I was recently on the Knowing Faith podcast with Jen Wilkin, J.T. English, and Kyle Worley. We had a great time focusing on some of my favorite verses in the Bible, Romans 3:21-26. Martin Luther called those verses, “The chief point, and the very central place of the Epistle, and of the whole Bible.”
This wonderful passage begins with a key line, “But now the righteousness of God has been manifested apart from the law” (v.21). As I noted in the podcast, this phrase “righteousness of God” has occasioned much debate in the modern day. Is this a reference to God’s righteousness (subjective genitive)? Or a reference to righteousness from God (genitive of source)?
Put differently, does this phrase refer to God’s action or activity, or a righteous status bestowed upon humans as a gift from God?
To be sure, Romans uses the term in both ways at different points. But, generally speaking, a case can be made that genitive of source fits Paul’s argument rather well. Just a few quick considerations:
1. This righteousness is something that comes by faith: “the righteousness of God through faith.” Indeed, this is a repeated concept throughout the epistle (cf. 1:17). If this righteousness comes by faith, then it is more naturally taken as something humans receive from God.
2. This righteousness comes apart from law-keeping. Paul starts this section by making it clear that the righteousness he is describing “has been manifested apart from the law” (v.21). If so, then this suggests again that the righteous status of humans is in view, rather than the actions/activity of God.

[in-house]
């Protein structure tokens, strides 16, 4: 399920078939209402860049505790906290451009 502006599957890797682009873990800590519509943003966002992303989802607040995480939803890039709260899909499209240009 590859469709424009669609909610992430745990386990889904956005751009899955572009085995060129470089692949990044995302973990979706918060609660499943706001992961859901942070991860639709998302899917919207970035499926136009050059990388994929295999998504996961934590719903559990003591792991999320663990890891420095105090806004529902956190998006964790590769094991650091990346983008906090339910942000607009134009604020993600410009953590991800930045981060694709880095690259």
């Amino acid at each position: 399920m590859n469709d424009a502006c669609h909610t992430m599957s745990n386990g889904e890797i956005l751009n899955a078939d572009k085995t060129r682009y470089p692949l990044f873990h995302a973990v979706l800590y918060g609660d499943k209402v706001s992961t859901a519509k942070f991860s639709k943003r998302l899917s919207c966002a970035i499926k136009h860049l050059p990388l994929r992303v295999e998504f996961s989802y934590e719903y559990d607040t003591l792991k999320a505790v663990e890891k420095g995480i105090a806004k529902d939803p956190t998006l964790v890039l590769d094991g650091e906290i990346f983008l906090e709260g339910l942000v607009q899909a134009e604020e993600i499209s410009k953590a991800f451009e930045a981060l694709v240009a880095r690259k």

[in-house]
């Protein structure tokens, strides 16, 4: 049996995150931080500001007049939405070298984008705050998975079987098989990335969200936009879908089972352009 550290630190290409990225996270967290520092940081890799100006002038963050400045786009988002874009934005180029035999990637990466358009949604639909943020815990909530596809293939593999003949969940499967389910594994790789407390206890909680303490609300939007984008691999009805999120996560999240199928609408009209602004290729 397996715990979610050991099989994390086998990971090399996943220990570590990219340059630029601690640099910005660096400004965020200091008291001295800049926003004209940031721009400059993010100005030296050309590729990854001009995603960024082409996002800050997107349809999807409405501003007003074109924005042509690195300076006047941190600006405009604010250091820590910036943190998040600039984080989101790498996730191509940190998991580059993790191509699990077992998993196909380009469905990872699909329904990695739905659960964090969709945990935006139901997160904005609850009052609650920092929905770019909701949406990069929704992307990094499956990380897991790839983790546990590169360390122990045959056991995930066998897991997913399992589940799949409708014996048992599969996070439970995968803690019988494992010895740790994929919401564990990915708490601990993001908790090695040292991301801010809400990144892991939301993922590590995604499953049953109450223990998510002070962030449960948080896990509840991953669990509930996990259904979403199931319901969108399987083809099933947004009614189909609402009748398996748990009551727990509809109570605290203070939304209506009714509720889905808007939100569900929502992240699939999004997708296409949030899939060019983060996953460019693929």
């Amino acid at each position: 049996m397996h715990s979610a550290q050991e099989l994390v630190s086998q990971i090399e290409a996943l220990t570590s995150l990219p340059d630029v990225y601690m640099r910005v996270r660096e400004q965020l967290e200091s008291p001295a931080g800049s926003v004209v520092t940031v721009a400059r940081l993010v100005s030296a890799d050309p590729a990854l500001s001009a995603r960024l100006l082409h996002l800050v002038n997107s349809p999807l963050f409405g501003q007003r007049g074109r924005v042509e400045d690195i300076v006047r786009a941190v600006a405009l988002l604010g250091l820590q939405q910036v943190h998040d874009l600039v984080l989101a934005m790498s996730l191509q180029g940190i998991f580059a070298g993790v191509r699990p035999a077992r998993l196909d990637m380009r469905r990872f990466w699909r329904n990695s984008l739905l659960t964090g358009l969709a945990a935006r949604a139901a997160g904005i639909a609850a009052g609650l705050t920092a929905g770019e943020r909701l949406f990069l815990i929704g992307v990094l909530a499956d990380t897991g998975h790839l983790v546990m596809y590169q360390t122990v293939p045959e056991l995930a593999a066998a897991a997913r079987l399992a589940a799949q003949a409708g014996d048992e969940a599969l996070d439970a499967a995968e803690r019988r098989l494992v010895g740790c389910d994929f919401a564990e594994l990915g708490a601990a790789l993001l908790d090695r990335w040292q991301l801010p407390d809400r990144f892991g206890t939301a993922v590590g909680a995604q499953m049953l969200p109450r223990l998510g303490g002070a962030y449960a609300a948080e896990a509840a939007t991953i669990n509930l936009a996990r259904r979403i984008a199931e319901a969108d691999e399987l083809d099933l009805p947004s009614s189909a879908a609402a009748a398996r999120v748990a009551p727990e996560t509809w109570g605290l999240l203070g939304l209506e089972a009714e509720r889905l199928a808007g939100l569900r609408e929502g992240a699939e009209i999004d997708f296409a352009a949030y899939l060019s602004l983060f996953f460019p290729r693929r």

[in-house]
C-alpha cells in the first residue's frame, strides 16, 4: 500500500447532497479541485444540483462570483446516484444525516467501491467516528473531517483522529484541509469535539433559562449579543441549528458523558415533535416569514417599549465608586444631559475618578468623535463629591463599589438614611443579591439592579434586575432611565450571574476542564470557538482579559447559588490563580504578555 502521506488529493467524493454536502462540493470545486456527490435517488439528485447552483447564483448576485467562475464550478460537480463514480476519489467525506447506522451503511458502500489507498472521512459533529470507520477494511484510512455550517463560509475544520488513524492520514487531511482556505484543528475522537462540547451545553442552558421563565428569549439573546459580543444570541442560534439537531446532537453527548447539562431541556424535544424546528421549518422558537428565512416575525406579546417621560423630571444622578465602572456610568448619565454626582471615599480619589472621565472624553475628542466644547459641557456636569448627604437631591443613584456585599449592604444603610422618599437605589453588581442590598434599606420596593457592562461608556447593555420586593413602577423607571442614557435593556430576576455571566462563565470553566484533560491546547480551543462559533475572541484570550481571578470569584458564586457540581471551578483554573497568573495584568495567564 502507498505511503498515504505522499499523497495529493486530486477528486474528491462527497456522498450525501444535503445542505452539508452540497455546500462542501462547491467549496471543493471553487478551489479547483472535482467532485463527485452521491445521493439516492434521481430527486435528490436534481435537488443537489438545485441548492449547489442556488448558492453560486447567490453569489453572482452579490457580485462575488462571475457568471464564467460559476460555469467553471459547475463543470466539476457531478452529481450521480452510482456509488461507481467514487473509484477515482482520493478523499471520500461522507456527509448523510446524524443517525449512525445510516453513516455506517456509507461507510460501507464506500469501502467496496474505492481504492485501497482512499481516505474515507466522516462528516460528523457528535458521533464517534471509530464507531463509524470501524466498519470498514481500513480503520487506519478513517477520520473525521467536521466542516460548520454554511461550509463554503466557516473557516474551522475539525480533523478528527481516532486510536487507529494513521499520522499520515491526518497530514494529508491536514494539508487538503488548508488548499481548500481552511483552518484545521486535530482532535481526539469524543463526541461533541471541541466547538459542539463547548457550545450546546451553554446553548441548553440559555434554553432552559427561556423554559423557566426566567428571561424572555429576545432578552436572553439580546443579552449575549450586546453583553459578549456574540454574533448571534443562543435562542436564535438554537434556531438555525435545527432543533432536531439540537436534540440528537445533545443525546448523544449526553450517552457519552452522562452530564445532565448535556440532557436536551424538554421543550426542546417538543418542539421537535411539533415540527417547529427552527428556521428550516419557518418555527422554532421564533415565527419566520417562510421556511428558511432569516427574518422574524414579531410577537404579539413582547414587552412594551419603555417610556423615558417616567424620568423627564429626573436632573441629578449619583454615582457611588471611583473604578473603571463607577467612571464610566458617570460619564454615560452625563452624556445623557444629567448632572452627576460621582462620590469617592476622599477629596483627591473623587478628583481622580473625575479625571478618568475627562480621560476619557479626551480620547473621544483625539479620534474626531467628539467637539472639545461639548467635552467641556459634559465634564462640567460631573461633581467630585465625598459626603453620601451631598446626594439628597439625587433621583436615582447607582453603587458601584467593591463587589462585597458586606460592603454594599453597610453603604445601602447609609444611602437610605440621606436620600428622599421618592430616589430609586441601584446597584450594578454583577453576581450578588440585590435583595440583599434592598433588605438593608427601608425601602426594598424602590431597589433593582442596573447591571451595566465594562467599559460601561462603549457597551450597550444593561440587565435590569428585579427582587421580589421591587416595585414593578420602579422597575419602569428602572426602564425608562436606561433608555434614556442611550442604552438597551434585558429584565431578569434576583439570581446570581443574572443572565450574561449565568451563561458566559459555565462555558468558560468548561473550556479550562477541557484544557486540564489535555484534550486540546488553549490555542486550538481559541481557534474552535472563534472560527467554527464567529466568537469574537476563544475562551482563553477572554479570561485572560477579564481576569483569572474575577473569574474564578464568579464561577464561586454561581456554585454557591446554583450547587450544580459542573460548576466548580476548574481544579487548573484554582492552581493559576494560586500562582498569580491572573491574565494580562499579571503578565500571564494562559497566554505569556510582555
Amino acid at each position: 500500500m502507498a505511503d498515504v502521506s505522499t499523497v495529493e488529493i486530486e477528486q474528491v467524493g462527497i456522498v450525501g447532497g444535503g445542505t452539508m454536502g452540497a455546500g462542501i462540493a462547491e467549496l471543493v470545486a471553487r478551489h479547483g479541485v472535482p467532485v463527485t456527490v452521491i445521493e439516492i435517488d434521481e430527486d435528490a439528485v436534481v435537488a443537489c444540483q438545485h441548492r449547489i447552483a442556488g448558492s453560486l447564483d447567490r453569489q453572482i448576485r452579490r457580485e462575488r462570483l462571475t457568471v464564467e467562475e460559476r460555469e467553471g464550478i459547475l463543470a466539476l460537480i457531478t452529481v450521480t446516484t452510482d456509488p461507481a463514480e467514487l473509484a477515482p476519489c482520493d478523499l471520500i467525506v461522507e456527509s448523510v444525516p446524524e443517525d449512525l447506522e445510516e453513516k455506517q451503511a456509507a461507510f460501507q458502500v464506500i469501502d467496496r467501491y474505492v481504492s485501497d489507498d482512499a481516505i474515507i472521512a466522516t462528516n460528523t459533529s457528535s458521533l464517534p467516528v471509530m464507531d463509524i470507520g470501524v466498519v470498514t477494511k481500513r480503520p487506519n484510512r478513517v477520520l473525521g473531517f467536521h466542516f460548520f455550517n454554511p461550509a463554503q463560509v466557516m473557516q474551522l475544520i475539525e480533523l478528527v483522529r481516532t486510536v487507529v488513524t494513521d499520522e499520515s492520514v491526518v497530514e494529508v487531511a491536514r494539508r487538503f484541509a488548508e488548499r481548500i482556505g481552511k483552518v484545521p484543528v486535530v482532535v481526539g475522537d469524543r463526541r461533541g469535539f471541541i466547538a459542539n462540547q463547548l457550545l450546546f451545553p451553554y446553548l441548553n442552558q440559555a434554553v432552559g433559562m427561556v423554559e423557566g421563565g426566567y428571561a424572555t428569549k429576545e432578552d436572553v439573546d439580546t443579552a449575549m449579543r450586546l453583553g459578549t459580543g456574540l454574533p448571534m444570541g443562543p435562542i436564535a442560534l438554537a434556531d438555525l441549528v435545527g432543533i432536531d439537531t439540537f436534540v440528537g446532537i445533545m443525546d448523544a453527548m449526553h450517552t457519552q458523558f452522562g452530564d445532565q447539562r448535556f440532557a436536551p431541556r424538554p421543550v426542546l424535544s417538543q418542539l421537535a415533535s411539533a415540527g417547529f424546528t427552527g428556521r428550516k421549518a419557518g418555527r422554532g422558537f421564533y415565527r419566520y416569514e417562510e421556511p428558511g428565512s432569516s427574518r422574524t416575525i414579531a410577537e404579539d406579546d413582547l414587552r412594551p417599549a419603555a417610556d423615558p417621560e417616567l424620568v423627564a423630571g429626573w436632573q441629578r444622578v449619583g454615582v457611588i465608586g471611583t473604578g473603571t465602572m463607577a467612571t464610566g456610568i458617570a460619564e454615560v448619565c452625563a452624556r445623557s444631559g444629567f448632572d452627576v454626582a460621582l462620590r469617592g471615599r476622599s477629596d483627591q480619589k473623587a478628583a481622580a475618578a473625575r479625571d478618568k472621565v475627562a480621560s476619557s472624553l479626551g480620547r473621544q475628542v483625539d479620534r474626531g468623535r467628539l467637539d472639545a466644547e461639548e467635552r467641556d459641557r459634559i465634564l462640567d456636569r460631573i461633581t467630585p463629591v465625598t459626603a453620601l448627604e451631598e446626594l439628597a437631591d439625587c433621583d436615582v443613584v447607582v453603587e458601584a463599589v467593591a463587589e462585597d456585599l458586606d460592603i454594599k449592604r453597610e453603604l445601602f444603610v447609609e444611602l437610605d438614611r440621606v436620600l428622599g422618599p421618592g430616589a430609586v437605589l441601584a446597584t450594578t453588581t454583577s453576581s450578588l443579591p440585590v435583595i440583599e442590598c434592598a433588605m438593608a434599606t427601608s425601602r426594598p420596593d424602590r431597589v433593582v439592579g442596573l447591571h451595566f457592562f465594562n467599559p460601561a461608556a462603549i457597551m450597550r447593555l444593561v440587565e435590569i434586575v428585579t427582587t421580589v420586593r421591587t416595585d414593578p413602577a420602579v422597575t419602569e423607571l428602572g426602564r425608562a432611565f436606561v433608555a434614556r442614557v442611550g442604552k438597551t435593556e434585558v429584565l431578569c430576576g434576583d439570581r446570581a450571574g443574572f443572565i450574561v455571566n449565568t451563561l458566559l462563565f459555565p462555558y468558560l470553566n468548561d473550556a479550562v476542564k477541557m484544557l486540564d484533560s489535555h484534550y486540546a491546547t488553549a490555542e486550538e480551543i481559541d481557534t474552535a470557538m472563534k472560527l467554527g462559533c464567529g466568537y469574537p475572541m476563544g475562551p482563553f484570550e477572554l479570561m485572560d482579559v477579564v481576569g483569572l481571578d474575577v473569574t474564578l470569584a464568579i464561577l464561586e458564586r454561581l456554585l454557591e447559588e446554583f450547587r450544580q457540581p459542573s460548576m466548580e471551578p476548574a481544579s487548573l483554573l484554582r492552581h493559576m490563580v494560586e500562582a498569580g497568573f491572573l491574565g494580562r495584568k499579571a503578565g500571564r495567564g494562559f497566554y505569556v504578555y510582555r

3. Romans 10:3 contrasts the “righteousness of God” with a person’s attempt to establish “their own [righteousness].” Again, this most naturally suggests that this righteousness of God is a righteous status received from God, apart from works. Moreover, this fits with Paul’s statements elsewhere; e.g., in Phil 3:9, Paul contrasts the “righteousness of my own” with the “righteousness from God that depends of faith.” The latter, therefore, must be something humans receive from God.
To be clear again, I recognize that not every instance of “righteousness of God” in Romans should be taken as a genitive of source. In fact, just a few verses later, I think Paul uses the subjective genitive: “To show God’s righteousness” (v. 25). So, the two work in tandem.
But, the core of Paul’s argument, that we are reckoned righteous because of our faith, suggests genitive of source is the dominant way to take the term “righteousness of God.”
For this reason, I was reminded on the podcast why I liked the 1984 New International Version (NIV). I grew up in the 1980’s when this was the dominant translation, so I already have fond memories of it. But, when it comes to the book of Romans, it translates the phrase “righteousness of God” as “righteousness from God.”
Of course, this doesn’t mean translations that use “righteousness of God” are in error. Those translations have chosen to leave the phrase in the generic form and let the reader figure out what it means. Fair enough.
But the NIV’s dynamic equivalence philosophy led them to make the phrase more plain for the reader. And, in this case, I think they got it right.
As a final thought: I wish Zondervan would bring back the 1984 NIV!
[Note: the picture in this post is my own worn-out 1984 NIV. It has lost so many pages that (sadly) it’s even lost the entire book of Romans!]